Enlighten: Members’ Guests Dining Experience

11 Mar

With Enlighten Canberra comes the offer of experiencing dinner at the Members’ Guest Dining Rooms at Parliament House. We figure, at $90 a head, why not? It can’t be worse than our $75 pp experience at Siren Bar.

While the rest of the Parliamentary Triangle is closed down for Enlighten, access to Parliament House is clear.

2013-03-08 19.22.16-1

We easily find a park underneath the building and take the (many) stairs into the House, where we’re given passes and our tickets to the event. We wait for a group of us to arrive, and then we’re escorted into the private areas, up a lift and out onto the fabulous terrace overlooking Canberra. There are plenty of people here already, enjoying champagne and the view. While it’s a crisp and windy night, it’s not chilly. I’m not sure I could ever get bored of this view.

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At 8pm we’re asked to come inside and take our seats. Our names are put on a list outside the door, and inside there’s a little confusion until we realise that our table is hidden away in the breakfast dining area. Our host advises us politicians very rarely use it anymore.

The service is snappy. The tables are set nicely: the crockery has Parliament House motifs, and the lights in the middle of the table change colour. The coloured tables looked magnificent from outside, but the bright lights of inside mean they don’t have the same oomph – some dimmed lighting would have suited the occasion.

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Parliament House catering has a focus on Australian produce, only ordering overseas products when they’re otherwise unavailable or out of season in Australia. I’m not sure if it’s usual, but tonight they go a step further and serve local wines for the entree and main. A Shaw Vineyard Riesling accompanies our entree of marinated king prawns. The wine is cold, and the entree is small. Perhaps we’re just used to large servings? The chick pea puree is tasty, but the roasted cherry tomatoes are tasteless and I leave them on my plate. As the plates are cleared away, I it seems most of the rest of the room feels the same way.

Entree

Entree

Main course is a duo of lamb, which is tasty but overcooked. Its minted pea puree is delicious, and the Yorkshire puddings are of buttery pastry which  melts on my tongue. It’s served with a Clonakilla Shiraz (I didn’t catch what year).

Main

Main

I find the lamb to be overcooked.

I find the lamb to be overcooked.

Dessert is a buffet, where we serve ourselves. We stock up, and it’s hard to resist some of the dishes. First up is a cake pop, made famous by blogger Bakerella. It’s topped with cachous, which makes it look good, while the texture suffers.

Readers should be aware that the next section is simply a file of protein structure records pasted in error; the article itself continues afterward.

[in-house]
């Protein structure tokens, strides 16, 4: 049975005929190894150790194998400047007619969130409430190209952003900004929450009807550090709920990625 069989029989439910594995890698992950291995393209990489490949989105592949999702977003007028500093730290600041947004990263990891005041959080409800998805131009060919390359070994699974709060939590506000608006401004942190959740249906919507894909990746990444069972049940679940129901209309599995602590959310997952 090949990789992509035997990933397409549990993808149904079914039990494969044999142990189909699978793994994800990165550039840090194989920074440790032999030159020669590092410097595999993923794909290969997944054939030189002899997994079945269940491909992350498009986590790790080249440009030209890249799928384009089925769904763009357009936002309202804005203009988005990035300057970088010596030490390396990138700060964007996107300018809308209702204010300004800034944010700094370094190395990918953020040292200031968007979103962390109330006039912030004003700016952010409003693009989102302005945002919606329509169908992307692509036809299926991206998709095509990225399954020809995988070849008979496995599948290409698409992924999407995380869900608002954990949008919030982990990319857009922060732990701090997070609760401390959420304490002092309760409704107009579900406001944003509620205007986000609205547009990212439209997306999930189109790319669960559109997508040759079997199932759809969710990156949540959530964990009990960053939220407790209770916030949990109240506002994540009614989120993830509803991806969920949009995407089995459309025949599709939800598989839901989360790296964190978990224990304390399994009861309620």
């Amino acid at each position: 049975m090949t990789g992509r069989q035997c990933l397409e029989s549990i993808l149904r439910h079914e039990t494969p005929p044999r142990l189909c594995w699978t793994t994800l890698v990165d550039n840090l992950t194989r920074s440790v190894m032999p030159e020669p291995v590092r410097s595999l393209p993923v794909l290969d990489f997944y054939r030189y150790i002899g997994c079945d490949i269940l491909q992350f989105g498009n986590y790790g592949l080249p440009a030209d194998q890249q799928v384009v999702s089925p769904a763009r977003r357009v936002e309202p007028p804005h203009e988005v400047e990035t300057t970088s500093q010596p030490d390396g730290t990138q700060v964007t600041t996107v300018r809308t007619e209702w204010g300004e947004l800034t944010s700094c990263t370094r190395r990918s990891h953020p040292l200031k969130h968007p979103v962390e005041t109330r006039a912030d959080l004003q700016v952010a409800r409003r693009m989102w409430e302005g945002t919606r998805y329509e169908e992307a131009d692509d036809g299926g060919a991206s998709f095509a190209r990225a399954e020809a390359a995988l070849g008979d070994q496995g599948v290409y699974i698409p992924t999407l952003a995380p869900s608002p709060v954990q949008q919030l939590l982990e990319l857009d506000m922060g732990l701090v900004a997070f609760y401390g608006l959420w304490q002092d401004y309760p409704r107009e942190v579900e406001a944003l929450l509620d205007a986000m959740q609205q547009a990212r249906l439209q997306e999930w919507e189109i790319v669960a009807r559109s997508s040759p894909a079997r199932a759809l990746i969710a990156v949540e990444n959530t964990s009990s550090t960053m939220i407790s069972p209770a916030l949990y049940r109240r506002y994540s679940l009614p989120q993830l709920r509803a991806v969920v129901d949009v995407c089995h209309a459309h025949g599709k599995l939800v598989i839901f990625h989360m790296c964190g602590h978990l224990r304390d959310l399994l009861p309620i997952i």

Cake pop

Cake pop

The orange macaron tastes like Arnott’s orange slice biscuits.

Orange macaron

Orange macaron

The caramel/coffee mousse is a disappointment; how much I eat is in direct contrast to how much I enjoyed it. (It had a chocolate swizzle stick.)

Mousse

Mousse

The marshmallow in an icecream cone brings us back to childhood parties. It’s filled with sherbert at the end; the marshmallow and sherbert is cleverly split with a white chocolate drop. A novelty dessert, but not particularly enjoyable.

Marshmallow

Marshmallow

Sherbet

Sherbet

White chocolate drop separating the marshmallow and sherbet

White chocolate drop separating the marshmallow and sherbet

There’s a chocolate/caramel/nut tart, which looks amazing, and sadly isn’t. I can’t remember too many times when I’ve left dessert uneaten on my plate (except this memorable occasion), but it’s pushed aside.

Tart

Tart

The pseudo chocolate fondant (with chocolate coffee bean on top) is the real winner. It’s light, airy and packed with taste. It’s the only dessert I don’t feel guilty about eating.

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The accompanying dessert wine is the De Bortoli Noble One. If you haven’t tried it, you should. It’s truly delicious, and would hold its own if served as a dessert.

The experience is definitely worthwhile. While it’s a set menu and none of the dishes is outstanding, the kitchen and staff do a wonderful job serving quickly, and each plate is identical. At no point do we wonder where our food is, and there’s clearly been some thought put into high quality ingredients. It makes sense: as one of Canberra’s and Australia’s most famous institutions, you would expect it to put strong emphasis on its food and service, and it does. It’s a enjoyable and polished without huge flair – a little bit fancy, if you must.

Starry, starry night

Starry, starry night

Date: Friday, 8 March 7.30pm-9.30pm

Cost: $90 each, everything (including wine and refills) included

Worthwhile factor: Worthwhile

Want more? Enlighten Canberra

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7 Responses to “Enlighten: Members’ Guests Dining Experience”

  1. Gary Lum March 11, 2013 at 12:41 pm #

    OMG this is fantastic. Looks like you had a great time 🙂

  2. jude March 11, 2013 at 1:58 pm #

    Fabulous post. Lots of detail. I love that you wrote ” none of the dishes IS outstanding” (grammar nazi gold star)!!

    • inthetaratory March 11, 2013 at 10:03 pm #

      Oh yes, jude. Both parents drilled it into me. “none = not one = is” 🙂 appreciate it being picked up!

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